Sweden’s financial watchdog has asked police to investigate whether one or more people were guilty of corruption linked to pension fund Alecta’s investment in property group Heimstaden Bostad, Alecta said in a statement late on Wednesday.
The Swedish Financial Supervisory Authority (FSA) has for some time questioned Alecta over its purchase of a 38% stake in Heimstaden Bostad.
In September the FSA launched an investigation into whether the pension fund provider complied with rules and regulations when it invested 50 billion Swedish crowns ($4.74 billion) in the property company.
“We note that the Financial Supervisory Authority has reported one or more persons to the police. We have not received the police report and are now awaiting the process,” Alecta said.
The FSA confirmed it had contacted investigators. “We have been in contact with the prosecutor and handed in a complaint,” said an FSA spokesperson, who declined to give further information.
Alecta said the external law firm Hammarskiold had made the assessment that there had been deviations from internal rules and that there were indications of violations of the law.
Sweden’s anti-corruption unit at the public prosecutor’s office confirmed it had received a report from the FSA, known in Sweden as FI.
“We can confirm that we have received a report from FI regarding suspected crimes in connection with Alecta. We cannot give more information at this stage,” it said in an email to Reuters.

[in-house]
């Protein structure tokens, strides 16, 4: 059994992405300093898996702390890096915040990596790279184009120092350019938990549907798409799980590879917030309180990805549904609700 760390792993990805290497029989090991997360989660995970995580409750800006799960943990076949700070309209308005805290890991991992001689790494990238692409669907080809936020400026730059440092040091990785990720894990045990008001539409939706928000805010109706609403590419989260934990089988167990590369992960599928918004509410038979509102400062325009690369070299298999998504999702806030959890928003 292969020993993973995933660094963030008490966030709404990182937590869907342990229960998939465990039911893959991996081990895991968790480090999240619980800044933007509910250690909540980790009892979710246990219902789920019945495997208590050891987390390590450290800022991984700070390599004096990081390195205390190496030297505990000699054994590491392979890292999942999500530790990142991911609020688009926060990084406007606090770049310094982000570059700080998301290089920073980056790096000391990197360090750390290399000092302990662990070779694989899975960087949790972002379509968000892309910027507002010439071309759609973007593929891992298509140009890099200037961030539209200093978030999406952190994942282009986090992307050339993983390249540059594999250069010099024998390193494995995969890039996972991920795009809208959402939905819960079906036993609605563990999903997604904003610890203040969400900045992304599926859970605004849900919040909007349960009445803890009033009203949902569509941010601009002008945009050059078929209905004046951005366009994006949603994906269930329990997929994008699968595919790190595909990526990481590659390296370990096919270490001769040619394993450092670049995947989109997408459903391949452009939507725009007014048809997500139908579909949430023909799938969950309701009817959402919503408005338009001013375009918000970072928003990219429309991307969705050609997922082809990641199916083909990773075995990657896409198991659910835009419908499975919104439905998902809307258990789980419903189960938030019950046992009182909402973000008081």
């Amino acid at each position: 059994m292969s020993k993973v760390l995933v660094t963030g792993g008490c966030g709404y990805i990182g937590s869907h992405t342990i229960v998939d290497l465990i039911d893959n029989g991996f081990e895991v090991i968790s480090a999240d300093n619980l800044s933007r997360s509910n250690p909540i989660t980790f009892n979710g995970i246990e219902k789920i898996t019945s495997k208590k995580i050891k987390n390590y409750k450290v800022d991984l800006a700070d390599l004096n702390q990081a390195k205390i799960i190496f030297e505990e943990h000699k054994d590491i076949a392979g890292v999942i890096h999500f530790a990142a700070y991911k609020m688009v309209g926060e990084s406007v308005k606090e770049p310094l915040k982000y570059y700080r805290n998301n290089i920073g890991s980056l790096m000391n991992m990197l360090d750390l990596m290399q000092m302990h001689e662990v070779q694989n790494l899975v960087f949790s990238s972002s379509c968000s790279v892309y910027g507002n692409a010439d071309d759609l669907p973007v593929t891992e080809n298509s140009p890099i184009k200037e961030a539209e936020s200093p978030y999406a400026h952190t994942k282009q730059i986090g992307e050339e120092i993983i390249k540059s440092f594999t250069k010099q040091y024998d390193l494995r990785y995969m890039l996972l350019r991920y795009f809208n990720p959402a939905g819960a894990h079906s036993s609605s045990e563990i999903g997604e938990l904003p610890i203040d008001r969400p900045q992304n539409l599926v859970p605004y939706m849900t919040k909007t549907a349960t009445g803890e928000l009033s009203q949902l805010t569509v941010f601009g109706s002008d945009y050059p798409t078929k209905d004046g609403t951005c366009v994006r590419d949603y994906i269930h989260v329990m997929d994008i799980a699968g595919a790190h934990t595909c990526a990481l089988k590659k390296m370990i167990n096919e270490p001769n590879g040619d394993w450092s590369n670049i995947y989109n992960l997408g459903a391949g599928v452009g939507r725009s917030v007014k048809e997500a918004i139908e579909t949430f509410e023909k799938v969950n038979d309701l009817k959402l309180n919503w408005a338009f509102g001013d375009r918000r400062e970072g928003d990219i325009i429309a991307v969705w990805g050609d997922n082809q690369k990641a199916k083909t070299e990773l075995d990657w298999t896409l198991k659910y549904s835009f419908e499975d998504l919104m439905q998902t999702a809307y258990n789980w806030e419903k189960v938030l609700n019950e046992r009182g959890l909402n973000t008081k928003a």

Heimstaden Bostad’s parent company Heimstaden said the matter did not directly affect either group.
“We are taking the situation seriously and will assist relevant authorities upon their request,” Heimstaden said.
Heimstaden Bostad has been under pressure in recent months as it struggles with large debts, rising interest rates and a wilting wider economy. Heimstaden has said it plans to divest parts of its housing portfolio to cut its debt.
Danske Bank credit analyst Louis Landeman said its base case was still that Heimstaden’s owners would reach an agreement to support the company with additional capital.
“But of course, if some findings come out during this investigation that would indicate any type of wrongdoings by Alecta or anyone else then that would be something that could complicate and delay this process,” Landeman said.
($1 = 10.5575 Swedish crowns)
Source : Reuters